The Lives of Lesbian Women in Berlin Before and Beyond the Rise of the Nazis: 1933-1945

Open Access
Doery, Aviva Rose
Area of Honors:
Bachelor of Arts
Document Type:
Thesis Supervisors:
  • Michael Milligan, Honors Advisor
  • Tobias Brinkmann, Thesis Supervisor
  • Holocaust
  • lesbian
  • Germany
  • Gender
  • Ravensbruck
  • Berlin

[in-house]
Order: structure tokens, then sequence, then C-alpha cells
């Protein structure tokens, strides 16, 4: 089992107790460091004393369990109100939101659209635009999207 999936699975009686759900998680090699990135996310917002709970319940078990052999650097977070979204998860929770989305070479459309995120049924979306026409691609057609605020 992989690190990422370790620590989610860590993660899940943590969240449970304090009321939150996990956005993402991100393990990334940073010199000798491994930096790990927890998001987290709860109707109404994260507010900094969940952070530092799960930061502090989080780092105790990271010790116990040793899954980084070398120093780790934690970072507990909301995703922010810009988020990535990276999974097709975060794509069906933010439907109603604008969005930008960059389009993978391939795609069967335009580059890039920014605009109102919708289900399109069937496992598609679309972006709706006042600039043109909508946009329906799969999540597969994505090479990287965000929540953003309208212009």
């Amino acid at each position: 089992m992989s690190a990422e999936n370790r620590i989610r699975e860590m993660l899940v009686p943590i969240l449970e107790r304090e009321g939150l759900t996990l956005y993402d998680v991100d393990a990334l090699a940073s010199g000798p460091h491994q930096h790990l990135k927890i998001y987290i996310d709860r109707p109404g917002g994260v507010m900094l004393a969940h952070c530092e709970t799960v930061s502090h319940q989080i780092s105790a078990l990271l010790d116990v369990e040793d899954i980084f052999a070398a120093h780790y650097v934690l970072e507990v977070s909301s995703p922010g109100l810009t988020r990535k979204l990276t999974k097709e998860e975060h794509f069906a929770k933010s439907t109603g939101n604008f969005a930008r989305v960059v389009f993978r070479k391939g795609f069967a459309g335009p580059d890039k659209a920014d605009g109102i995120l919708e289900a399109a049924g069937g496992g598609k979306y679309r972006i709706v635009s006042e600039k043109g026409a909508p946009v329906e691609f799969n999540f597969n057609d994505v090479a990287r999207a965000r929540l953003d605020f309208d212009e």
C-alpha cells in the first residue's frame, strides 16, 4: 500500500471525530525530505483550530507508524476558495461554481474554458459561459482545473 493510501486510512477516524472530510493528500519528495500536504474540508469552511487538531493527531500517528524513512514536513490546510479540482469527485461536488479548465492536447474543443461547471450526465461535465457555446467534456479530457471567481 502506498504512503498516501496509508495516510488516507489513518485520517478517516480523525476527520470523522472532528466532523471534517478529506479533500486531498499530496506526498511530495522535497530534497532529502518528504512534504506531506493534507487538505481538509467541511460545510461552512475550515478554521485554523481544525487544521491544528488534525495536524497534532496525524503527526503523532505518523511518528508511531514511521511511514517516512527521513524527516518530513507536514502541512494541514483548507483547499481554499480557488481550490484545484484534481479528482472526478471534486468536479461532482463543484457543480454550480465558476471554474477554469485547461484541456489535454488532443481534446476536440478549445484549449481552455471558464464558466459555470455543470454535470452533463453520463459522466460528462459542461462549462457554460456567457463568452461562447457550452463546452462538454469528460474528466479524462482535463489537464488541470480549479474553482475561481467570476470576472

Often times in Holocaust scholarship the lives of lesbian women are overlooked. The purpose of this study is to examine the lives of lesbian women in Berlin before and during the Nazi regime. The first chapter lays the contextual and historical groundwork of LGBT life in Berlin during the Weimar Republic. Subsequent to the rise of the Nazis, the lives of lesbian women changed on an individual and communal level which ultimately led to the destruction of the budding LGBT social scene in Weimar Berlin. Chapter two addresses the experiences of lesbian women in Berlin during the Second World War. It examines the effects of Nazi policy on lesbian women’s personal and professional lives through biographical texts and State Prosecutor Files. The third chapter examines the lives of lesbian women in Nazi concentration camps, more specifically the only all-female camp Ravensbrück. Few lesbian women wrote or talked about their experiences and persecution after the war. Despite the limited source material on this subject, there is still a lot to be learned from the lives of lesbian women in Berlin from 1933-1945.